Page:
Apple’s quarterly financial successes are so expected these days, it’s hard to be surprised anymore. But thanks to eager buyers in China, even the company’s behind-the-times iPhone 4S continues to sell at a record run rate, delivering yet another blockbuster quarter for the consumer electronics firm.

Apple reported net income of $11.62 billion for the quarter ending March 31, on revenues of $39.19 billion.

The company sold 35.1 million iPhones in the quarter, reflecting the fact that the new iPhone 4S was launched in China, the world’s biggest smartphone market, in the quarter. One has to think that iPhone 4S sales have leveled off nicely in other parts of the world—as evidenced by sales reports from US-based wireless carriers like AT&T and Verizon—given its lack of compatibility with modern 4G wireless networks and other features. But Apple destroyed all estimates for iPhone sales, regardless, and nearly doubled its unit sales from the same quarter one year ago.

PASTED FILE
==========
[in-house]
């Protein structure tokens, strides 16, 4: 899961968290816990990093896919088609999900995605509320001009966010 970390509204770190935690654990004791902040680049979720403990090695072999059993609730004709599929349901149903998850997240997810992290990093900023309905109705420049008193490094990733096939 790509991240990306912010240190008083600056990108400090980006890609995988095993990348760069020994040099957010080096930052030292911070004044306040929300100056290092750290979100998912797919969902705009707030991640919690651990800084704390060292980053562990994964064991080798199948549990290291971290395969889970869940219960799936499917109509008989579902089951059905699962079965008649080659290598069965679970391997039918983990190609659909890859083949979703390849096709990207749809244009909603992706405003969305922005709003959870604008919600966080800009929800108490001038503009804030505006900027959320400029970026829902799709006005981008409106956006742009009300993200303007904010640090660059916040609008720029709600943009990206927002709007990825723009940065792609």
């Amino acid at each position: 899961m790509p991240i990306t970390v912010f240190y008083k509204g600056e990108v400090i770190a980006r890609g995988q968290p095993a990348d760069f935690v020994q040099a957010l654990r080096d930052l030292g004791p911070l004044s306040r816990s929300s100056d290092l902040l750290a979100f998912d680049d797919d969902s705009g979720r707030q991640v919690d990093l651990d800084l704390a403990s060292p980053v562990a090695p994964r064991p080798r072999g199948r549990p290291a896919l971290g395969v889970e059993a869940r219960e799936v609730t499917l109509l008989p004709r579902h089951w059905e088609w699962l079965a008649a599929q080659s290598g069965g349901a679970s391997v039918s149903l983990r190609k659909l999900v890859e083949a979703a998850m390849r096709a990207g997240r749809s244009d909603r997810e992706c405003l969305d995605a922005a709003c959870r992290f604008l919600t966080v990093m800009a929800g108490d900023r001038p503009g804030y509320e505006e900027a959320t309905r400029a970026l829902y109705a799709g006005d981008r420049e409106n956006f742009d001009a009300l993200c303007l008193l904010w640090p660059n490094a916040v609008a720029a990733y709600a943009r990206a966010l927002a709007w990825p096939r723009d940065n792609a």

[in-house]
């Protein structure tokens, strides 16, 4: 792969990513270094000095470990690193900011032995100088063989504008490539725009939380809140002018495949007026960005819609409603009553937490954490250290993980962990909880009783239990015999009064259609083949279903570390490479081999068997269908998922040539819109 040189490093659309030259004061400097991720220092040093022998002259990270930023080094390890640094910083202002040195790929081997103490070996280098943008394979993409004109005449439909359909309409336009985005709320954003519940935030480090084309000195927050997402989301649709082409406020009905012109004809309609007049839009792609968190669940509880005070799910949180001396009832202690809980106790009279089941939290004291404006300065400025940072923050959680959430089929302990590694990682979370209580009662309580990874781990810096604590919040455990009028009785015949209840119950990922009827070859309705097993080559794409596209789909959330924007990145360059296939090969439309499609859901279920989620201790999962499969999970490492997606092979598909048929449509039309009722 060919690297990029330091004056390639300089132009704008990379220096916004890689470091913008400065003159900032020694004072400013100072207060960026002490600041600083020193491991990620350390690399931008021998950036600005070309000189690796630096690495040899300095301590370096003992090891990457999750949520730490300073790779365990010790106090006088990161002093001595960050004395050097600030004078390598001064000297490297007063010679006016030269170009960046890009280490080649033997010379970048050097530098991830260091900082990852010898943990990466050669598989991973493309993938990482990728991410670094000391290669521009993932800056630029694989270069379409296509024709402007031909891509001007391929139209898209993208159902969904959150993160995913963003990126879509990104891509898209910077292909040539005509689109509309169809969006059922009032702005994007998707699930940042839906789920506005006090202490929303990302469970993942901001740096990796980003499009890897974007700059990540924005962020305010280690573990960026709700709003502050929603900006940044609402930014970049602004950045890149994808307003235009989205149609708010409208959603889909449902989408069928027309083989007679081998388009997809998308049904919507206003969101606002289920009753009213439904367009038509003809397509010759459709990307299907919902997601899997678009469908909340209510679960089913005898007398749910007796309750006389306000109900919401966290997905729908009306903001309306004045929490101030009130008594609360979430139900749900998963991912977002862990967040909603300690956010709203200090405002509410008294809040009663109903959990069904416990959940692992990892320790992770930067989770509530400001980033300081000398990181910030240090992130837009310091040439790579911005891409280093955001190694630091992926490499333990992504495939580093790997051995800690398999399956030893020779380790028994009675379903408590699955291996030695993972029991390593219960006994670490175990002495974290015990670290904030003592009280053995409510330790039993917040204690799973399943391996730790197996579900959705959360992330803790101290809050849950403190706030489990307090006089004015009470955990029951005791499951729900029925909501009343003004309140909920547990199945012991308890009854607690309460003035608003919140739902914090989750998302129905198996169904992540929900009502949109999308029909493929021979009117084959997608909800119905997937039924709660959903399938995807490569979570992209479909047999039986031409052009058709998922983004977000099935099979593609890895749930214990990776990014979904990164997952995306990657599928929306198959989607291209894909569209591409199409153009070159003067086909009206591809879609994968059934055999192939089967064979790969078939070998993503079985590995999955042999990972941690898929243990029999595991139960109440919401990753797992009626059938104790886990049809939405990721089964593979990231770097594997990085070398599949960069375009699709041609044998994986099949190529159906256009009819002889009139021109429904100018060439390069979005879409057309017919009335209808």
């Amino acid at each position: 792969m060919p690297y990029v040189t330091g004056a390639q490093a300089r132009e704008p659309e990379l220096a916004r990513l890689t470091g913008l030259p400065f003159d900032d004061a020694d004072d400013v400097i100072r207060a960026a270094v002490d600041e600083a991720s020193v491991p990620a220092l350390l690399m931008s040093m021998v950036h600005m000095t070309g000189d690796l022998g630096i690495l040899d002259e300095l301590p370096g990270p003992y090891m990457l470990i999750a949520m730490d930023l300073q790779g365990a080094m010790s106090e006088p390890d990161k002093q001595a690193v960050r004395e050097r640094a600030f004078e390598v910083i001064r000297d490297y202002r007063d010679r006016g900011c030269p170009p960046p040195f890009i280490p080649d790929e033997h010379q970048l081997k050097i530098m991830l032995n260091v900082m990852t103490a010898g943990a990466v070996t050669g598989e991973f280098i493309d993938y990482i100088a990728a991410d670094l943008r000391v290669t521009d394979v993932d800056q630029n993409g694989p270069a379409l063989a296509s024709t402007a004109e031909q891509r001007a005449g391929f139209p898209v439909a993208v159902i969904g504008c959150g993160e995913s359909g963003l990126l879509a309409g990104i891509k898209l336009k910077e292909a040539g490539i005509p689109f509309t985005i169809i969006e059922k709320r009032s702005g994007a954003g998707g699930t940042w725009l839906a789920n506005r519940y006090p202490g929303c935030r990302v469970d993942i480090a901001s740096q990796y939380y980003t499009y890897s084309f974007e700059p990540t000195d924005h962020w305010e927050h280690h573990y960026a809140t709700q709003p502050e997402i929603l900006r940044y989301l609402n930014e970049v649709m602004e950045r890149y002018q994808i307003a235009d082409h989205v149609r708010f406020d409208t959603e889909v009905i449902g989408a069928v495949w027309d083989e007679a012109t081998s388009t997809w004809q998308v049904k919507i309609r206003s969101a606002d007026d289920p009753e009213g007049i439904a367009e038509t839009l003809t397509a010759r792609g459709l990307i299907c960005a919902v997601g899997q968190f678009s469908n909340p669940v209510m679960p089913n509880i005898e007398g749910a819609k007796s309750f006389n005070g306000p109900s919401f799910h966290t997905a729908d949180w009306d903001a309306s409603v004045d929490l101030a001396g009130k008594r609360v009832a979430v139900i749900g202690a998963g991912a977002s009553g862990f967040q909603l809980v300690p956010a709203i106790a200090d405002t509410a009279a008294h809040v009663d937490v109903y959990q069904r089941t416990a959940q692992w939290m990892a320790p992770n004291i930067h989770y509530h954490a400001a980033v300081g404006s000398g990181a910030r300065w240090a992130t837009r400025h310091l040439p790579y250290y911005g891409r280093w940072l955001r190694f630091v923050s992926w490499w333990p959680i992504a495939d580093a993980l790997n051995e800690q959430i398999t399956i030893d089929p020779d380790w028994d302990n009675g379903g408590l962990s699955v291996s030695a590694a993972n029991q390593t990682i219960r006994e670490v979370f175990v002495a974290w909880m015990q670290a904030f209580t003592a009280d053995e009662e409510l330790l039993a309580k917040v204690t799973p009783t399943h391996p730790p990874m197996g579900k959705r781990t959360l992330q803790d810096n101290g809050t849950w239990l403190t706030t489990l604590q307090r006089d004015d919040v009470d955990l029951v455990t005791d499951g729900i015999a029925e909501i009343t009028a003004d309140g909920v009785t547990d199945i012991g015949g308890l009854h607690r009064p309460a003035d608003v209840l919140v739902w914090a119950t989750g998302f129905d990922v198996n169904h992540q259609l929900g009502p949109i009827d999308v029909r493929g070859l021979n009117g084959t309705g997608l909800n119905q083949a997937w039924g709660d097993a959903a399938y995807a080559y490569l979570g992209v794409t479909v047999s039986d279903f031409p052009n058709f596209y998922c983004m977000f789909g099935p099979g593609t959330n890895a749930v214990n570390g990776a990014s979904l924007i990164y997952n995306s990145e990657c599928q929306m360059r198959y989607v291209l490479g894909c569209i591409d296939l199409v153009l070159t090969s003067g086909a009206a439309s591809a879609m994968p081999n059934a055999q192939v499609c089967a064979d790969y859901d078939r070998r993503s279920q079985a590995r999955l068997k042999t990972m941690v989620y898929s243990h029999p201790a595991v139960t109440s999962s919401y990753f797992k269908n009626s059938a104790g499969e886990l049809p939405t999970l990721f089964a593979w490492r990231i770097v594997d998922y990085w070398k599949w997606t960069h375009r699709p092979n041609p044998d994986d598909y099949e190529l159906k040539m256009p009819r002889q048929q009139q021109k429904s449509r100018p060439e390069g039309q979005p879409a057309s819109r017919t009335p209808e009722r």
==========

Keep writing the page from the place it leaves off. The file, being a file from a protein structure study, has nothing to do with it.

Apple sold 11.8 million iPads during the quarter, and the company reported that it has now sold 67 million iPads since the first-generation version arrived in 2010. Apple CEO Tim Cook boasted that it took the company “24 years” to ship that many Mac computers, but that’s a bit of a skewed comparison. To put the iPad in perspective, PC makers have shipped more than 700 million computers since the original iPad debuted, so iPad sales still represent less than 10 percent of PC sales.

Speaking of Macs, Apple sold 4 million of them in the quarter. The company also sold 7.7 million iPods in its one shrinking (if still dominant) market.

Apple says it added $14 billion in operations-based cash flow in the quarter, driving its total cash and cash-like assets to a heady $110 billion.

During a conference call with press and analysts, Mr. Cook finally addressed some pressing competitive pressures that are now facing the company.

Responding to a question about Samsung, which is involved in a bewildering series of patent-based legal battles with Apple, Cook said he’s considering settling with the firm. "I've always hated litigation, and I continue to hate it," he noted. “I’d rather settle than battle.”

As for Windows 8, Microsoft’s coming OS for computers, laptops, and tablets, Cook said that it was a “defensive move” and that Apple would never make the compromises Microsoft is making. "You can converge a toaster and a refrigerator, but those things are probably not going to be pleasing to the user,” he said. “We’re not going to that party.” In other words, Apple will continue to keep its iPhone, iPad, and Mac products separate.